A project log for digital-walkie-talkie

long range, low power, modular

Christoph TackChristoph Tack 07/25/2021 at 09:490 Comments

The advantage of using digital communication over analog is that it's much easier to implement decent security measures.  Security deals with the following properties of the information:

We won't reinvent the warm water here.  We'll see what TLS1.3 and SSH have to offer us. 

Key exchange

TLS leaves many options here, some of which are interesting to us: PSK and ECDHE and a combination of the two.  In pre-shared key (PSK) mode, a pre-shared secret is established prior to key-exchange.  This can be done using an out-of-band secure channel : serial cable, NFC, ...  The problem with this approach is that it doesn't scale well.  The pre-shared secret should be unique for each combination of two devices.  If you have 20 devices, you'll end up generating and distributing 20!/(2!*18!) = 190 unique pre-shared secrets.

ECDHE (Elliptic Curve Diffie Hellman with Ephemeral keys) is easier to manage.  Each device in the group could be uploaded with a list of "certificates".  This list could be store on an SD-card in the device.  The list would be the same for all devices in the pool and it doesn't even need to be secret.  WiFi could be used to upload the list to the devices.

Message 1 : Client to server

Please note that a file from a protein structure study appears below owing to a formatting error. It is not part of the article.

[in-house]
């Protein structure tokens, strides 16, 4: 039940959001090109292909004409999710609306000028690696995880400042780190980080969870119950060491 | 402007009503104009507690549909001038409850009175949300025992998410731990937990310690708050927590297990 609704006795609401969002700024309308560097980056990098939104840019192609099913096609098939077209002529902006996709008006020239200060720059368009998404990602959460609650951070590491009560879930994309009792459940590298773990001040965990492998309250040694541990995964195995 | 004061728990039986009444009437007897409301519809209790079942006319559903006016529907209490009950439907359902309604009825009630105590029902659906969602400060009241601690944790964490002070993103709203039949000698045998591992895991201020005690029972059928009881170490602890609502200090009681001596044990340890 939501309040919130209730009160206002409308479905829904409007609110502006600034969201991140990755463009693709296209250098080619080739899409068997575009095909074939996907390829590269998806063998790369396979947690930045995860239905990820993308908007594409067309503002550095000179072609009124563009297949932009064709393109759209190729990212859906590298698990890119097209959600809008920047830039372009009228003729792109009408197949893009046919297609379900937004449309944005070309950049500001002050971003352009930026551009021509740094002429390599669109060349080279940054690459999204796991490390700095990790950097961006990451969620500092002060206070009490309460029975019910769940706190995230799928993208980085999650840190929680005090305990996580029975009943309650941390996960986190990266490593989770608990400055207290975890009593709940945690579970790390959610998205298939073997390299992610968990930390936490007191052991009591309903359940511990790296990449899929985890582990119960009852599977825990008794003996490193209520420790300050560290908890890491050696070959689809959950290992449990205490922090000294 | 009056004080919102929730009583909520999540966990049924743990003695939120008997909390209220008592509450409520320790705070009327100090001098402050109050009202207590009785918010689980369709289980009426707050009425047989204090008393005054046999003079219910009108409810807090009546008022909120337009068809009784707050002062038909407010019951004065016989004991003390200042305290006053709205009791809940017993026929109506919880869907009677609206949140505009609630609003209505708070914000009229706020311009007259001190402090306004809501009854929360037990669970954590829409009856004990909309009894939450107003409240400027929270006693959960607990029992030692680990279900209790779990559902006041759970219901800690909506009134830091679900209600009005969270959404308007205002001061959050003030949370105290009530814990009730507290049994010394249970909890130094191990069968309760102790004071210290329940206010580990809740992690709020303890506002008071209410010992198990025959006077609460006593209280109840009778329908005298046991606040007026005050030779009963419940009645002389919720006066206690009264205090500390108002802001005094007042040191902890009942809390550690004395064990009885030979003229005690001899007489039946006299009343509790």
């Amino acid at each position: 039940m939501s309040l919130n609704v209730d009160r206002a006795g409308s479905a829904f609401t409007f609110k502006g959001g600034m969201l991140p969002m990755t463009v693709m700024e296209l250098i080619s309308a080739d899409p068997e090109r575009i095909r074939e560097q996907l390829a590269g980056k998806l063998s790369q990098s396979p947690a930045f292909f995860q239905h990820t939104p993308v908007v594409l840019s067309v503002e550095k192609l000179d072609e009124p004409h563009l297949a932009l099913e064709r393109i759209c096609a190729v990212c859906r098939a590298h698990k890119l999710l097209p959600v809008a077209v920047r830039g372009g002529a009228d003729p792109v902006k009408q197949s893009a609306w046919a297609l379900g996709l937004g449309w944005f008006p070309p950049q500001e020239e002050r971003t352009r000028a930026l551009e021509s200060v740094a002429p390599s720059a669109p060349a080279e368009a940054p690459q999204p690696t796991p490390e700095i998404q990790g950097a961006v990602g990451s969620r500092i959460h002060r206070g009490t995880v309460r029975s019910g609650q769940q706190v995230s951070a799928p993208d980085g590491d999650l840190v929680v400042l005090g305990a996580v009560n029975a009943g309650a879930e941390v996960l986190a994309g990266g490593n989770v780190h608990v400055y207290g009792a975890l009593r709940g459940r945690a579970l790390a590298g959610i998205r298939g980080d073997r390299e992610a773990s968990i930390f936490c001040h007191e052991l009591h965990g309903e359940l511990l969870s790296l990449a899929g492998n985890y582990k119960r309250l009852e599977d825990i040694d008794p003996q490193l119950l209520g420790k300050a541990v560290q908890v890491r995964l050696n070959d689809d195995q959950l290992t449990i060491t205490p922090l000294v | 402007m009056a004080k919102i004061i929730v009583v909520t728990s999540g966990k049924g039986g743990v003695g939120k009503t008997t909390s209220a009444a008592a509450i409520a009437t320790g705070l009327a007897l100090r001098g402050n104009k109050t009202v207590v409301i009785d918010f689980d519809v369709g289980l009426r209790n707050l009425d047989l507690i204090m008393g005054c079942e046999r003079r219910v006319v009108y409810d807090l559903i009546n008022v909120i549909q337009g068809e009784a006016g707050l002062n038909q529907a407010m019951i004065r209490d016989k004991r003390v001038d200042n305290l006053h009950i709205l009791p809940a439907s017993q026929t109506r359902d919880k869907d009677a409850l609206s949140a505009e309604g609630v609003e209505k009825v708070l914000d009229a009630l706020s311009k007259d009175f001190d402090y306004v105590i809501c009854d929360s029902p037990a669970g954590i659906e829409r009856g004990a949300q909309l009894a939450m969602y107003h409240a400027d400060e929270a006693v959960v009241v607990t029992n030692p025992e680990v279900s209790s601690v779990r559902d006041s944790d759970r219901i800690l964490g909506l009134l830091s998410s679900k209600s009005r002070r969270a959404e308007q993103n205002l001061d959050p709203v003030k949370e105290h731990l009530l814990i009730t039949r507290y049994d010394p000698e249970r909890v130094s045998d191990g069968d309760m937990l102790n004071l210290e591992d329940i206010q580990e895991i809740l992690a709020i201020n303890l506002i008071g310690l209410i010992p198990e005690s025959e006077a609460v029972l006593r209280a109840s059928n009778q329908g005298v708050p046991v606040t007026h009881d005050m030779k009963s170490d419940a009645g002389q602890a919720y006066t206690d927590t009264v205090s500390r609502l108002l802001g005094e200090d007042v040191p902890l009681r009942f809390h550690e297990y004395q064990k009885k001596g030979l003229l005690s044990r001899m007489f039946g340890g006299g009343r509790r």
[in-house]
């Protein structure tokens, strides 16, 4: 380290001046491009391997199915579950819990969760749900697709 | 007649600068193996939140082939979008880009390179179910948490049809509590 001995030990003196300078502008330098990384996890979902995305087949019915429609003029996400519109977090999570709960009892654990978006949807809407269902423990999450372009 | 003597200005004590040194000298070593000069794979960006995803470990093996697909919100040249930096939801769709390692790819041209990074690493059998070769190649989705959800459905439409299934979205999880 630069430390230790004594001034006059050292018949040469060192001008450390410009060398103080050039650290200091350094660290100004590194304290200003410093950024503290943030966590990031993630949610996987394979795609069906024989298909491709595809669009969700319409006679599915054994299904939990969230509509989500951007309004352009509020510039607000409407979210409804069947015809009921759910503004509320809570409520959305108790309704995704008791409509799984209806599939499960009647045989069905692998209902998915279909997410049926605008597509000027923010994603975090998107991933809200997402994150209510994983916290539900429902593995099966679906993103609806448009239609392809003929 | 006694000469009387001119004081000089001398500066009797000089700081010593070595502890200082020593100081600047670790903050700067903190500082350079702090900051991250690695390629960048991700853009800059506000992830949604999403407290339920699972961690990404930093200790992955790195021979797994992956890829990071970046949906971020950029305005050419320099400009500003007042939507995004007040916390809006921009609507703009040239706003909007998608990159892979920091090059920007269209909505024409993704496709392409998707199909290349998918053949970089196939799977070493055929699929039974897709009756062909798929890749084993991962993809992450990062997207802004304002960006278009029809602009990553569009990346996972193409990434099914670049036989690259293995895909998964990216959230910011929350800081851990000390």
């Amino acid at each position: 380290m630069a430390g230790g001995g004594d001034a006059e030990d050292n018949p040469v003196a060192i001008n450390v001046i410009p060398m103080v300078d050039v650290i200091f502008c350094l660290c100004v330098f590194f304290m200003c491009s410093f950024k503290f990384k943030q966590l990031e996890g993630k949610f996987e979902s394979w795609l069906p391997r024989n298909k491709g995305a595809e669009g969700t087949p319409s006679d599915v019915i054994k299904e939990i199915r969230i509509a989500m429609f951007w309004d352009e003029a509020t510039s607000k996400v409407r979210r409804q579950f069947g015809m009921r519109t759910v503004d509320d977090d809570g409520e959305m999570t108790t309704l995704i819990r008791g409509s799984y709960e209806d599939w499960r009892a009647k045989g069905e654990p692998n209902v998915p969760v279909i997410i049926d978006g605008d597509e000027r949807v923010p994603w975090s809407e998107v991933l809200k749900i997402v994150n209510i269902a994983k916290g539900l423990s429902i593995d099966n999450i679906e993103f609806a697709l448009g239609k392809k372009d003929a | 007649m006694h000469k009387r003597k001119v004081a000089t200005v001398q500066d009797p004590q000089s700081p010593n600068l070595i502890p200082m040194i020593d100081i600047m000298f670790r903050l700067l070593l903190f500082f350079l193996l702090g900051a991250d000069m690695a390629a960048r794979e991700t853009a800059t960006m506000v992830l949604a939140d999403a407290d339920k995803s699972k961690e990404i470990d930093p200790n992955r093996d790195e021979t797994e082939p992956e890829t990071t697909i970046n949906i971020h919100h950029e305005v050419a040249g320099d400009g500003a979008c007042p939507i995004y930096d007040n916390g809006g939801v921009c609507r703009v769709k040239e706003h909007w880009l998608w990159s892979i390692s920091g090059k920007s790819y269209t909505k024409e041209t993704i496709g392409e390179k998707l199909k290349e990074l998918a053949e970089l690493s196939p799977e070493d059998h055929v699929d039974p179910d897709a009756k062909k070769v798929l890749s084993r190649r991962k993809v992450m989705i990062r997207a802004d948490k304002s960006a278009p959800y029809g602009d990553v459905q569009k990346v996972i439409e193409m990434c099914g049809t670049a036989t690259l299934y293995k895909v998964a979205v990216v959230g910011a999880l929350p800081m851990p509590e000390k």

TLS1.3 as well as SSH start with the client that creates an ephemeral key pair.  It then sends a random number (to prevent replay-attacks) and the ephemeral public key to the server. 

The ephemeral key pair is only used for key exchange.  Its lifetime is very short. 


In SSH this actually takes two different messages.


ClientHello message

Message 2 : Server to Client

The server creates an ephemeral key pair  as well.  For both protocols, the server's first message contains about the same arguments as the client's first message.  The server then adds additional data.


Additional data:


ServerHello message:

  1. Random : server_nonce = 32 bytes
  2. Extension: key_share : server's ephemeral public key

Additional data: EncryptedExtension, encrypted with keys derived from handshake secret.

Mutual authentication

As shown above, the key exchange only provides server authentication.  The server has no way of telling who the client really is.  Implementation of mutual authentication in TLS1.3, simply requires an extra message, with the client sending similar EncryptedExtension data.

Mutual authentication in SSH requires the SSH authentication protocol (RFC4252), which is a different message flow.  In short, the client sends its public key and attaches a signature to prove possession of the private key.


As the Arduino tool chain for ESP32 already includes libsodium, we'll use that.  Monocypher can't be used with ESP32 because of linker conflicts with the libsodium library.